• Very good. And as much as it is helpful to practice and experiment, remember that imperfect practice will not make perfect. Most musicians, writers, and artists (excluding a few prodigies) took lessons in their respective skills where they were exposed to various methods and approaches to their skills. With that as a foundation, they were then able to adapt and create their own styles.

      A few weeks ago, I was watching a YouTube video about Jason Mraz, one of my favorite artists, and how he traveled to an island to study the way they use rhythm in their music. He played with them, sang with them, discussed ideas with them, and then continued to adapt his own style using what he had learned.

      Artists don’t keep growing just by using their skill. That only happens on the Sims. You get better by finding people who are better than you are or who do it differently than you currently do and learning from them.

  • Noel Addison says:

    You are one of the people that I look up to today. This post is really inspirational and motivating. Keep on inspiring your readers Nicholas!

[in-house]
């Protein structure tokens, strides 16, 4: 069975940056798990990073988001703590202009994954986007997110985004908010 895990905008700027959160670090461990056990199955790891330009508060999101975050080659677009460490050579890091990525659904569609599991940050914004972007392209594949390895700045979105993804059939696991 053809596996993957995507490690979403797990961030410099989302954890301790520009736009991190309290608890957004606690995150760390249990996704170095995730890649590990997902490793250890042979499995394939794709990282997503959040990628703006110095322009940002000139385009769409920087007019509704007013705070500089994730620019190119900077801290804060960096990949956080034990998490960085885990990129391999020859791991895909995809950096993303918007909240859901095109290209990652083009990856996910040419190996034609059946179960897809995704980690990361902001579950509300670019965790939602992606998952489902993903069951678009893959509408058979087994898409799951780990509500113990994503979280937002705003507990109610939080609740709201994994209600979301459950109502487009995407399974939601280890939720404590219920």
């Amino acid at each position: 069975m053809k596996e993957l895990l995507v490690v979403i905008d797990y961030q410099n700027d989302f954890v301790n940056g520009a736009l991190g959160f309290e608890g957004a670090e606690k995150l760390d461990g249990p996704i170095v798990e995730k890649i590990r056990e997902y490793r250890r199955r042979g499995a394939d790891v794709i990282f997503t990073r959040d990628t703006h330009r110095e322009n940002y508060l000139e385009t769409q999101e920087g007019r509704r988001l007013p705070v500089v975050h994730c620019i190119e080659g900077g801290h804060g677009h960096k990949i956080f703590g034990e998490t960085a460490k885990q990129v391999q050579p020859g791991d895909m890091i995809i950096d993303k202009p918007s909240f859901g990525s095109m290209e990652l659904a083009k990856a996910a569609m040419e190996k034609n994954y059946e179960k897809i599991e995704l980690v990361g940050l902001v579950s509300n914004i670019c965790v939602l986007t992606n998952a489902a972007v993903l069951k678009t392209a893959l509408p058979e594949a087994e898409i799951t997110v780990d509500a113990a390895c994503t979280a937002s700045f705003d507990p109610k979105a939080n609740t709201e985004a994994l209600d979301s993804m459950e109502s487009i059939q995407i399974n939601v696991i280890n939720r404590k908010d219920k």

• John says:

    It’s important to find your voice as a writer before anything else. A mature perspective on the craft that acknowledges that it’s more than just a tool for self-expression is also necessary.

  • Jack says:

    Think of ways to write at your blog that nobody else is using. Create a unique voice. Tell an amazing story. Share a personal experience. Teach a powerful lesson. Be creative.
    I am not a fan of this. I much prefer to encourage people to find their voice and write with that.
    The push to be creative kills writers. It stunts their willingness to submit their work and or causes them to go three steps beyond what was necessary.

    • I very strongly disagree with you. Take any writing class beyond your basic English 101, and you will be challenged to study creative writing by famous authors, to understand aspects of creative writing, and to be creative yourself. You will be challenged.

      • Jack says:

        I have taken all of those courses and more- the push to be creative kills creativity.

        People have greater success and are more creative when they are not stressed out about it.

        I am not saying that people shouldn’t be creative, I am advocating a more natural process.